Evidence-based chronic ulcer care and lower limb outcomes

Evidence-based chronic ulcer care and lower limb outcomes among Pacific Northwest Veterans. – PubMed – NCBI.

These data from our colleagues at the Puget Sound VA and University of Washington provide some important findings for all ulcer types. Some intriguing tidbits:

1. Debridement of Diabetic Foot Ulcers imparts a 2.5-fold greater chance of healing.

2. Wound healing rates double when circulation is assessed at the first visit

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Karavan M1,2, Olerud J2,3, Bouldin E1,4, Taylor L1, Reiber GE1,4.

1Health Services Research and Development, Department of Veterans Affairs, VA Puget Sound Health Care System, Seattle, WA.

2School of Medicine, University of Washington, Seattle, WA.

3Division of Dermatology, University of Washington, Seattle, WA.

4Departments of Health Services and Epidemiology, University of Washington, Seattle, WA.

Abstract

Evidence-based ulcer care guidelines detail optimal components of care for treatment of ulcers of different etiologies. We investigated the impact of providing specific evidence-based ulcer treatment components on healing outcomes for lower limb ulcers (LLU) among Veterans in the Pacific Northwest. Components of evidence-based ulcer care for venous, arterial, diabetic foot ulcers/neuropathic ulcers were abstracted from medical records. The outcome was ulcer healing. Our analysis assessed the relationship between evidence-based ulcer care by etiology, components of care provided, and healing, while accounting for Veteran characteristics. A minority of Veterans in all three ulcer-etiology groups received the recommended components of evidence-based care in at least 80% of visits. The likelihood of healing improved when assessment for edema and infection were performed on at least 80% of visits (hazard ratio [HR]=3.20, P=0.009 and HR=3.54, P=0.006, respectively) in patients with venous ulcers. There was no significant association between frequency of care components provided and healing among patients with arterial ulcers. Among patients with diabetic/neuropathic ulcers, the chance of healing increased 2.5-fold when debridement was performed at 80% of visits (P=0.03), and doubled when ischemia was assessed at the first visit (P=0.045). Veterans in the Pacific Northwest did not uniformly receive evidence-based ulcer care. Not all evidence-based ulcer care components were significantly associated with healing. At a minimum, clinicians need to address components of ulcer care associated with improved ulcer healing. This article is protected by copyright. All rights reserved.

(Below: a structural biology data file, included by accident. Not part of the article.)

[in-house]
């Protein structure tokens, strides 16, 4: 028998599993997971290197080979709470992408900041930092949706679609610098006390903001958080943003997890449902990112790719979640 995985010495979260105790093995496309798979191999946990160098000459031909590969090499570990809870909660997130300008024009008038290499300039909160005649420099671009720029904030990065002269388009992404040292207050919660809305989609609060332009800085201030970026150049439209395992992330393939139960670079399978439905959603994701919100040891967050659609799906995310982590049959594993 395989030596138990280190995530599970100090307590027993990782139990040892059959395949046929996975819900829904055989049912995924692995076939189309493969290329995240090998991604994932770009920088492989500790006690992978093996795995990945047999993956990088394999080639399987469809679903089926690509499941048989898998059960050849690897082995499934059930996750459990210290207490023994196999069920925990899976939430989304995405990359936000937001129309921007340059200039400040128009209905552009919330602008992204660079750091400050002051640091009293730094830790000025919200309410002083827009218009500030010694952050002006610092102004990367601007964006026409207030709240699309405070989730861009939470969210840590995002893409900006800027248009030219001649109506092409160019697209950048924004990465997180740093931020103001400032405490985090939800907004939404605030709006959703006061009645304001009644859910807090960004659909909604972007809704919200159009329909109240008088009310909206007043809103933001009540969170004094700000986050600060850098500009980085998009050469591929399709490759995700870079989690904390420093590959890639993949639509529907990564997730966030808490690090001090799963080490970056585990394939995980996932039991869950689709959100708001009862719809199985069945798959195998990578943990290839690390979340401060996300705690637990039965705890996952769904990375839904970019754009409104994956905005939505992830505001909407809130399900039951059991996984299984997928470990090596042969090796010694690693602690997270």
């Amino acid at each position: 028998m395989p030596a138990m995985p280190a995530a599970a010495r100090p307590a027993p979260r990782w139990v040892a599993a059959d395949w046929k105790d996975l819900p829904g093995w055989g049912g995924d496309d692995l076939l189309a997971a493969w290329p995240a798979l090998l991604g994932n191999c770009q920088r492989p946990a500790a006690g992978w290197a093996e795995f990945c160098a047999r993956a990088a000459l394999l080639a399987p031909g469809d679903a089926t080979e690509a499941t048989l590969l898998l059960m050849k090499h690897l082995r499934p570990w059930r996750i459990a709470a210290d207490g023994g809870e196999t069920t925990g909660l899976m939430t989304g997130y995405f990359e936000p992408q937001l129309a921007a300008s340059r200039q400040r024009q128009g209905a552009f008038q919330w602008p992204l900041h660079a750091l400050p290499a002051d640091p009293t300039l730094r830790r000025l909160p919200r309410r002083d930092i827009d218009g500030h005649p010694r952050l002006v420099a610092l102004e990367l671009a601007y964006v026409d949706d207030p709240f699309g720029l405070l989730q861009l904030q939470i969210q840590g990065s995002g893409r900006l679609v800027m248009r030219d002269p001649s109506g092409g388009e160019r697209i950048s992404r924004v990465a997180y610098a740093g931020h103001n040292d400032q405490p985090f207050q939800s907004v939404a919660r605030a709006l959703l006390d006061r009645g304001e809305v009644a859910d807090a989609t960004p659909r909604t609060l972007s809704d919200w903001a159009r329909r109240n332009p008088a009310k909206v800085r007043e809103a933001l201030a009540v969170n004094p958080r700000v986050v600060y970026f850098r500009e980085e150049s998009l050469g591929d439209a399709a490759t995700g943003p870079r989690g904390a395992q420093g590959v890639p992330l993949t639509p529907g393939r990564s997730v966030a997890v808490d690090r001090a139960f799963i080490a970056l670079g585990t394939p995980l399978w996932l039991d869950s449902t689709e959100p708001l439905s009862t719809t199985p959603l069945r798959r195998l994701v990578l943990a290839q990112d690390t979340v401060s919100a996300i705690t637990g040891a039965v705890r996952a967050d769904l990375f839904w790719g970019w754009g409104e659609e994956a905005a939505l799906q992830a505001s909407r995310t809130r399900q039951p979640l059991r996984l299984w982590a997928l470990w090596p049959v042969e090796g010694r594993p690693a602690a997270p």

© 2015 by the Wound Healing Society.

David G. Armstrong

Dedicated to amputation prevention, wound healing, diabetic foot, biotechnology and the intersection between medical devices and consumer electronics.

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